At a meeting of the American Bankers Association’s Economic Advisory Committee, members  predicted that the Fed is mostly finished with its rate hikes and that next year between May and the end of the year, interest rates should begin to decrease by 100 basis points (1%). 

A Word From The CE Shop’s Mortgage Expert 

Michelle White, the National Mortgage Expert for The CE Shop, offered her thoughts on where mortgage rates could be headed next year. According to White, the data is not strong enough to suggest a political link to interest rates as it was in the past, yet the upcoming election cycle could have an impact. Overall, her forecast suggests that rates will lower between 1% and 1.5% at the most at some point in the year.  

What Leading Organizations Foresee For 2024 Interest Rates 

Fannie Mae, National Association of Realtors®, and Mortgage Bankers Association have all offered their predictions for the mortgage market through all four quarters of next year. While their predictions differ in terms of how much rates will decrease, there is a definite consensus that 2024 will be the year for some relief. The following chart shows each organization’s forecast for the rates on 30-year mortgages.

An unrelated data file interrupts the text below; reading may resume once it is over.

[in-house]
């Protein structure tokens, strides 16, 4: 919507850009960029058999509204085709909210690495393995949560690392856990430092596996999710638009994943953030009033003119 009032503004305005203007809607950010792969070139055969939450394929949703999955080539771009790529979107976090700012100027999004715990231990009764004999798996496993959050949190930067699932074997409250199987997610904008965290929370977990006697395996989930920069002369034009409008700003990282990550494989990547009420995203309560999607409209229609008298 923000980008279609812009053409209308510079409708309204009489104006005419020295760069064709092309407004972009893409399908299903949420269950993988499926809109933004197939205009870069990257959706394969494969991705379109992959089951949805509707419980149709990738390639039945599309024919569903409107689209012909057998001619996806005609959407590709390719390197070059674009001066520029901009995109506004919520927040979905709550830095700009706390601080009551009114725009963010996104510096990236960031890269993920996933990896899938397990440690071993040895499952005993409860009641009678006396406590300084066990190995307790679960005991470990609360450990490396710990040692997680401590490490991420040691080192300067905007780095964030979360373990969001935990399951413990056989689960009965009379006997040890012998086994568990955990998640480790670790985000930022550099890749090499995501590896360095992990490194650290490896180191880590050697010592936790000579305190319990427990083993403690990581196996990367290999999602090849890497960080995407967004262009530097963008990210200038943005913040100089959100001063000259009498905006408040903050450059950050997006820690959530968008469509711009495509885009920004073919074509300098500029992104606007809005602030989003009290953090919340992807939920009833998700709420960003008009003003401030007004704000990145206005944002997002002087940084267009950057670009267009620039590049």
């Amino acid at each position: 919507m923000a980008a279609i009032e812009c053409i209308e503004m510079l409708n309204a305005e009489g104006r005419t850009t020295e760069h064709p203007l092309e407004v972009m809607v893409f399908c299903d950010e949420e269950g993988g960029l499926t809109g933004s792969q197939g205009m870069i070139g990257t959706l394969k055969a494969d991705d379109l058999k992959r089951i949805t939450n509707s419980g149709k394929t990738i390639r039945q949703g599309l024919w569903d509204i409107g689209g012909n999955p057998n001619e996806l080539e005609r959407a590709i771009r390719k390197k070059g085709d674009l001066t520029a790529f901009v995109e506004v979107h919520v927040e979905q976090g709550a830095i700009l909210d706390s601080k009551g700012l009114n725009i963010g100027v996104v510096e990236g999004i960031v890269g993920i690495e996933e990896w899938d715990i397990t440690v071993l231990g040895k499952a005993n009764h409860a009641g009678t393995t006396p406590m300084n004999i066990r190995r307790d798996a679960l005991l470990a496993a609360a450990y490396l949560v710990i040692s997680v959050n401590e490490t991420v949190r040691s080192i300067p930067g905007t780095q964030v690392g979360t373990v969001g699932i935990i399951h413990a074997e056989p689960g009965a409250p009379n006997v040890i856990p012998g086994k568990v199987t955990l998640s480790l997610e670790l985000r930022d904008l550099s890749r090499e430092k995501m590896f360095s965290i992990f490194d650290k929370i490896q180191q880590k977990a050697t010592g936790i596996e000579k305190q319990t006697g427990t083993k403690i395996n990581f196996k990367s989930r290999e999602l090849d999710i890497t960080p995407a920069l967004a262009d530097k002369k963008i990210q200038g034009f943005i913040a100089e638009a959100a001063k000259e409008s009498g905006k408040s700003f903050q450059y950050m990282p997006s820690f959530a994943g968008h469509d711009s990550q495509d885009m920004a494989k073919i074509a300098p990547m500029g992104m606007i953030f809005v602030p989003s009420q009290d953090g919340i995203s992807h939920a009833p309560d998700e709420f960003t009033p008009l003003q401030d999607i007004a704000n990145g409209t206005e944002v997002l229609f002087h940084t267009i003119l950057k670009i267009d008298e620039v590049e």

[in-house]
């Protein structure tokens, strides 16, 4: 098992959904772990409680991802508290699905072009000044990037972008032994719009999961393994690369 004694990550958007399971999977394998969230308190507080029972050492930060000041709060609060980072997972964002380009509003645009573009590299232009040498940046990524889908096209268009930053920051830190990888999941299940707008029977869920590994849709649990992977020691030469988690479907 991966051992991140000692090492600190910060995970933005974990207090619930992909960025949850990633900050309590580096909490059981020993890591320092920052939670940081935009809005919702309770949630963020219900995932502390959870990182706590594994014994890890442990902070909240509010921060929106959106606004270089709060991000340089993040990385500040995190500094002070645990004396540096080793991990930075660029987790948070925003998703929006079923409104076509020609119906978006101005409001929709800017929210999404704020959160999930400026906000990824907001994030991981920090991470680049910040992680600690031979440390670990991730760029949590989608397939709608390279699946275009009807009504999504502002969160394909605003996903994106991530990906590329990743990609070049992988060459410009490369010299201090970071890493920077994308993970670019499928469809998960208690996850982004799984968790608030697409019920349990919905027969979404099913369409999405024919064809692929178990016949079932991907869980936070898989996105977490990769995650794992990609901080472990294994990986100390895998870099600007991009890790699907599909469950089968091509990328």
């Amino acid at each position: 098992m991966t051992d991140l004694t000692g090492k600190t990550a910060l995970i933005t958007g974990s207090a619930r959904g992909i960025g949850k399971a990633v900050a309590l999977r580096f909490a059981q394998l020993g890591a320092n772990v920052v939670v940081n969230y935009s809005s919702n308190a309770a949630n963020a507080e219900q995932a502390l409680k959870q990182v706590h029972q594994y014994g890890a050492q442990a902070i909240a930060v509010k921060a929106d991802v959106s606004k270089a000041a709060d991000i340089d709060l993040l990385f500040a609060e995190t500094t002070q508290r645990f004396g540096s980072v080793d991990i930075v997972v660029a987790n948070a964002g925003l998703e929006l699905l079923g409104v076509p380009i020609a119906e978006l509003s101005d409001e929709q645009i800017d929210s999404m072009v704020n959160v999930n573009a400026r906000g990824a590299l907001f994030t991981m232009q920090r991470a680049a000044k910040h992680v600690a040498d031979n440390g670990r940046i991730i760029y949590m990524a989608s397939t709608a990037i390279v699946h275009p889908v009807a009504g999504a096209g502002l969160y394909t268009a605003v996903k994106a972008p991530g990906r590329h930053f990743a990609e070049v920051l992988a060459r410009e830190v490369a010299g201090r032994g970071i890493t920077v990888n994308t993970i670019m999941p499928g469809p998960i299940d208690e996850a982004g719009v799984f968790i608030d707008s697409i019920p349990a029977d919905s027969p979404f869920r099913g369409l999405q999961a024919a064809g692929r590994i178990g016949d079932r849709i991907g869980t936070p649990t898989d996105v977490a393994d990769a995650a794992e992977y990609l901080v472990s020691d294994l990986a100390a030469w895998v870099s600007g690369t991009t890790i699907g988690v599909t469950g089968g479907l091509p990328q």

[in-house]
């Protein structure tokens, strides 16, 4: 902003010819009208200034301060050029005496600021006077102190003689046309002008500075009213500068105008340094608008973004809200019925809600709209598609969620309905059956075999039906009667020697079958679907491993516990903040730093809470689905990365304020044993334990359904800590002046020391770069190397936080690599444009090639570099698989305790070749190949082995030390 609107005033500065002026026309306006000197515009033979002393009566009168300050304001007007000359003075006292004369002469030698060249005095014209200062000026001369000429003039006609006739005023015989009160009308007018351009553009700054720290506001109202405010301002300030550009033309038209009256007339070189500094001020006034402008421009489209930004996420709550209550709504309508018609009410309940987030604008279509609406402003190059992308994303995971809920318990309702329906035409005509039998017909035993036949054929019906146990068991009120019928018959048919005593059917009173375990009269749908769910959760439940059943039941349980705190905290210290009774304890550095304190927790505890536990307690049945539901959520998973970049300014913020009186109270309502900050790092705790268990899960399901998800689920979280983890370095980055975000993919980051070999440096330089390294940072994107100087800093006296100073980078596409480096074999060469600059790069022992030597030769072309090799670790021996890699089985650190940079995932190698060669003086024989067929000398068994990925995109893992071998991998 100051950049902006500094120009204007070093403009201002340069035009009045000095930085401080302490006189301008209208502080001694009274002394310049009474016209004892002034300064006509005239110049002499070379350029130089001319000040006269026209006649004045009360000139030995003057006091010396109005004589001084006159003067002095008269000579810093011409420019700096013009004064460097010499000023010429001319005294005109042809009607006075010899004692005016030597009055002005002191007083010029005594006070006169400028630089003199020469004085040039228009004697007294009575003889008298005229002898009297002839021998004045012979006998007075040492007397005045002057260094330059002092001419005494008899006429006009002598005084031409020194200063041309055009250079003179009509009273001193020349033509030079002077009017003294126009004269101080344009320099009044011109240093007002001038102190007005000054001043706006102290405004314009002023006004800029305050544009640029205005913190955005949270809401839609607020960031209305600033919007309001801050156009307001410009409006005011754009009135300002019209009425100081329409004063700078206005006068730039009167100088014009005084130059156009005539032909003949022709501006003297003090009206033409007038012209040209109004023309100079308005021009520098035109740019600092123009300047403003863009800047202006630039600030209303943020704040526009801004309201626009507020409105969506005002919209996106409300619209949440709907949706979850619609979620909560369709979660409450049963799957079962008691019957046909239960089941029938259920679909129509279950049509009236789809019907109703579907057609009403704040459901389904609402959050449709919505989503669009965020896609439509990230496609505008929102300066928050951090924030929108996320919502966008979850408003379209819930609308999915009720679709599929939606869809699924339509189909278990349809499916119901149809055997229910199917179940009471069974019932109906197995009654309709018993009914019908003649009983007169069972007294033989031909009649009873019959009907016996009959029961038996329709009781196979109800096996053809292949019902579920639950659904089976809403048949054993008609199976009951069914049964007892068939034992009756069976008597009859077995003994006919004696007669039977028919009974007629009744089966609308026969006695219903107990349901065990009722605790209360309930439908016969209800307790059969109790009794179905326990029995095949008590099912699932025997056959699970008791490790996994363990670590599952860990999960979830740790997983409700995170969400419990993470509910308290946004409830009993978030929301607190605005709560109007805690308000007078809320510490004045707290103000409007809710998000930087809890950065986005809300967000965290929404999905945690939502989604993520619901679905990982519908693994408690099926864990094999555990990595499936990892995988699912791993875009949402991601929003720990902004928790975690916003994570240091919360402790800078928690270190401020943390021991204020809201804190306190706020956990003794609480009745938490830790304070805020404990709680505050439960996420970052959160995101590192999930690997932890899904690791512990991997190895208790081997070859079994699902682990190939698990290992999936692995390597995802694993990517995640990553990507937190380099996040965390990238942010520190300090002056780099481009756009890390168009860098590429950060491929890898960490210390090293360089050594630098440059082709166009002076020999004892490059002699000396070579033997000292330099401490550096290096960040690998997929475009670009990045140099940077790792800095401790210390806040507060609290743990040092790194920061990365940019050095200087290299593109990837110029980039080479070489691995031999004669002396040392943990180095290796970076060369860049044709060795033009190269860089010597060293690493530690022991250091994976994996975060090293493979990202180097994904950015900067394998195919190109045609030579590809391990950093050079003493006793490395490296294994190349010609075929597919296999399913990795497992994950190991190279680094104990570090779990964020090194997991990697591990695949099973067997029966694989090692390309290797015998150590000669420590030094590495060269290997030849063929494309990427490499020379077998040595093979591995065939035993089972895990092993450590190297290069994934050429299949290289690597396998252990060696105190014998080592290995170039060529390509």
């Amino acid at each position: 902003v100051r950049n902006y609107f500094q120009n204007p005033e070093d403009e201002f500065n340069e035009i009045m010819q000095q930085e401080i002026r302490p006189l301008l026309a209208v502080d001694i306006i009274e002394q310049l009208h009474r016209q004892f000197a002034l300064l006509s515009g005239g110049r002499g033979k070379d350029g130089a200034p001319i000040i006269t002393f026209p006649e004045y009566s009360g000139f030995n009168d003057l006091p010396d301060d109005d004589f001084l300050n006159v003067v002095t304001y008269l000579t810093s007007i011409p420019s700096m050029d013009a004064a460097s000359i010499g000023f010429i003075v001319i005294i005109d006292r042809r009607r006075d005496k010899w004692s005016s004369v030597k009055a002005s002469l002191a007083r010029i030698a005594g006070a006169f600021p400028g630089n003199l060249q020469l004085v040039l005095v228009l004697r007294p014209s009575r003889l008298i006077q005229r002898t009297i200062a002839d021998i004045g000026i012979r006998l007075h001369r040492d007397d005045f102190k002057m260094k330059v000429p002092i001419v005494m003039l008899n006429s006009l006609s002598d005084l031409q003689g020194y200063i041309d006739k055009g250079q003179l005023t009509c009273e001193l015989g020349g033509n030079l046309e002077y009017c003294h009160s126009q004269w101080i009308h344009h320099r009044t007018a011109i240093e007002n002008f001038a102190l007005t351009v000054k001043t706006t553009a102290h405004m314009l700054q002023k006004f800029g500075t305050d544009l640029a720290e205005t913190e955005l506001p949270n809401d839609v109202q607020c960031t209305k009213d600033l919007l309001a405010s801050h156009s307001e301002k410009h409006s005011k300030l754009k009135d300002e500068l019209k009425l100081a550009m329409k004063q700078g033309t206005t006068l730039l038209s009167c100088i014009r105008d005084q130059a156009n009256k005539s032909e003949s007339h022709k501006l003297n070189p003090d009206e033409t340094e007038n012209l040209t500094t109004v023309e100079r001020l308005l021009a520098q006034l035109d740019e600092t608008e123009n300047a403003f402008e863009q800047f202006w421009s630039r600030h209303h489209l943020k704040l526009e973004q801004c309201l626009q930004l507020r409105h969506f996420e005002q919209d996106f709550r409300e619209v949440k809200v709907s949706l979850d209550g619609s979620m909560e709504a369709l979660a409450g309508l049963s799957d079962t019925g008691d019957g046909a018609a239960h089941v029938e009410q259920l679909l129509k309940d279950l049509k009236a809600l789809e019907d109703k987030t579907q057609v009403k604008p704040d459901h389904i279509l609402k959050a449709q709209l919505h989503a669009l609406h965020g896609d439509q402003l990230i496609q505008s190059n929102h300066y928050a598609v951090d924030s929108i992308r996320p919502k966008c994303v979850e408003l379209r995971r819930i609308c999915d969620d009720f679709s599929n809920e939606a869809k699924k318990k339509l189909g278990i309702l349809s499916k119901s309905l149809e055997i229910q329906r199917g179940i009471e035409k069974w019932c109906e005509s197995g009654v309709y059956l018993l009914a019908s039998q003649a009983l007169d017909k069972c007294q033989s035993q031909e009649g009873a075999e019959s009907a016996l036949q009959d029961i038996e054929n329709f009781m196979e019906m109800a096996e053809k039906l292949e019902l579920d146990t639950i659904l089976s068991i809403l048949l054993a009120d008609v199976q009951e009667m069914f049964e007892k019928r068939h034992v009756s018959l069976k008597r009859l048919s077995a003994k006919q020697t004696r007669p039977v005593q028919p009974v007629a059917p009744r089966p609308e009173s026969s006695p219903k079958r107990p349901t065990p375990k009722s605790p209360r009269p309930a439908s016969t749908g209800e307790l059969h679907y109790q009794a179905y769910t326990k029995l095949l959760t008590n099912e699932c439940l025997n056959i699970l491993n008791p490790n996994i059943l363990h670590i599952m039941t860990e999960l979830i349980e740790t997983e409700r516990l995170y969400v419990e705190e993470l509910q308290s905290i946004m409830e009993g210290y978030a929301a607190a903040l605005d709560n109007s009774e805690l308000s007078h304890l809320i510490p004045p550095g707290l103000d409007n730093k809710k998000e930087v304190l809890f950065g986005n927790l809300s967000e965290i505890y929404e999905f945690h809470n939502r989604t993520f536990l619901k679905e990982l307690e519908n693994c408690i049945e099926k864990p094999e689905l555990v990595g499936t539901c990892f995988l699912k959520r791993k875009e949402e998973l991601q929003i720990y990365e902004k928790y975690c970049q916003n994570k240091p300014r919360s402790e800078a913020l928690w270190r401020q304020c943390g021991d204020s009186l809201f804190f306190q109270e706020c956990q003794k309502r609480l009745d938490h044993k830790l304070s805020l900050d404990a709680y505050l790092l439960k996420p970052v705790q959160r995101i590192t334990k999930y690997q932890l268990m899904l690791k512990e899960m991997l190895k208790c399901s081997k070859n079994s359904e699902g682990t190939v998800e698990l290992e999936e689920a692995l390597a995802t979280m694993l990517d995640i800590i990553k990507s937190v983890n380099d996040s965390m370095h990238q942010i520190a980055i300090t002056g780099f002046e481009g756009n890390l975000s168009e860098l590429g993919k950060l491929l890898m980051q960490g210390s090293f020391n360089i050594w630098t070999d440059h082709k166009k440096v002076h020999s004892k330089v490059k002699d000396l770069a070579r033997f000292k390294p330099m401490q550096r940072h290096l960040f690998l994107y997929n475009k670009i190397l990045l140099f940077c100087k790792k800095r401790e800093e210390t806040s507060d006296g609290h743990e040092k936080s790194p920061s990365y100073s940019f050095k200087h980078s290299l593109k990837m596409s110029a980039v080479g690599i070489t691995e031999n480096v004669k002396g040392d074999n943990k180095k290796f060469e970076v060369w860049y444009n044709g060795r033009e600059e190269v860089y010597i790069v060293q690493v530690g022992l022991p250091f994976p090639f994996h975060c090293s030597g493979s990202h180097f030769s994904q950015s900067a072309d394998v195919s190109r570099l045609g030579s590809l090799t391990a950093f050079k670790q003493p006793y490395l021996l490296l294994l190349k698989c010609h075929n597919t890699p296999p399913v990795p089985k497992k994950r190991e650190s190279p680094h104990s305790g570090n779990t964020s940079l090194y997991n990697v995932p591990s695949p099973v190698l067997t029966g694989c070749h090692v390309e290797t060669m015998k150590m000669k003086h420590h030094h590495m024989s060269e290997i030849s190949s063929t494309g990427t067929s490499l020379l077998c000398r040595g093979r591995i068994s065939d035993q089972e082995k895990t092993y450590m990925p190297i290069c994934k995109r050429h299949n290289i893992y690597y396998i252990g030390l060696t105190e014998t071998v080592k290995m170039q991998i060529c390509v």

Q1 2024Q2 2024Q3 2024Q4 2024
Fannie Mae6.8%6.6%6.4%6.3%
National Assoc. of Realtors®6.1%6.0%6.0%6.0%
Mortgage Bankers Association6.1%5.8%5.5%5.4%

Important Things to Remember About Interest Rates 

Mortgage interest rates are subject to influences, such as market fluctuations. These changes are often due to factors that are beyond human control such as pandemics, war, governmental operations, and other current events that are generally unpredictable. As such, even for economists and other financial experts, it is difficult to determine what interest rates will do from one year to the next.  

If you’re a prospective homebuyer who is concerned about the right time to buy a home, it’s important to consider the current financial standing, the location of the property, future plans for the property (how long you plan to live there), and future refinancing options.   If you’re already in the mortgage industry, staying up-to-date on current mortgage trends and maintain your continuing education to understand how to best serve your clients as the economy changes. While rates are currently high, waiting to buy may put buyers at risk for rates to be even higher months from now.